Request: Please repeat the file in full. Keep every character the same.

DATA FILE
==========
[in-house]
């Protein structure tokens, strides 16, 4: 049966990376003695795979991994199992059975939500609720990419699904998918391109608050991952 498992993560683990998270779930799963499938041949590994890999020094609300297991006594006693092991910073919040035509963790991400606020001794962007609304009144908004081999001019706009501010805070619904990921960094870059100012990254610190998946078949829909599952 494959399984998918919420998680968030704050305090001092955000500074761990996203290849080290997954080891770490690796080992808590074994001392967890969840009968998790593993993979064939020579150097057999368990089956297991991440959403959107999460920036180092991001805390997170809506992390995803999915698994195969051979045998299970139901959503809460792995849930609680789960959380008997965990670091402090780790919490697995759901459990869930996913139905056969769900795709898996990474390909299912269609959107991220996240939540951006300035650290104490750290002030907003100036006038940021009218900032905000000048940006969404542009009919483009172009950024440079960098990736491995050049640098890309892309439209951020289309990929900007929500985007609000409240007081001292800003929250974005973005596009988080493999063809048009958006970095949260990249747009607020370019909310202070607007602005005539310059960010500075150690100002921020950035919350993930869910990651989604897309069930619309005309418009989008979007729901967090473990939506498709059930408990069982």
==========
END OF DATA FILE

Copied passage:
[in-house]
């Protein structure tokens, strides 16, 4: 049966990376003695795979991994199992059975939500609720990419699904998918391109608050991952 498992993560683990998270779930799963499938041949590994890999020094609300297991006594006693092991910073919040035509963790991400606020001794962007609304009144908004081999001019706009501010805070619904990921960094870059100012990254610190998946078949829909599952 494959399984998918919420998680968030704050305090001092955000500074761990996203290849080290997954080891770490690796080992808590074994001392967890969840009968998790593993993979064939020579150097057999368990089956297991991440959403959107999460920036180092991001805390997170809506992390995803999915698994195969051979045998299970139901959503809460792995849930609680789960959380008997965990670091402090780790919490697995759901459990869930996913139905056969769900795709898996990474390909299912269609959107991220996240939540951006300035650290104490750290002030907003100036006038940021009218900032905000000048940006969404542009009919483009172009950024440079960098990736491995050049640098890309892309439209951020289309990929900007929500985007609000409240007081001292800003929250974005973005596009988080493999063809048009958006970095949260990249747009607020370019909310202070607007602005005539310059960010500075150690100002921020950035919350993930869910990651989604897309069930619309005309418009989008979007729901967090473990939506498709059930408990069982």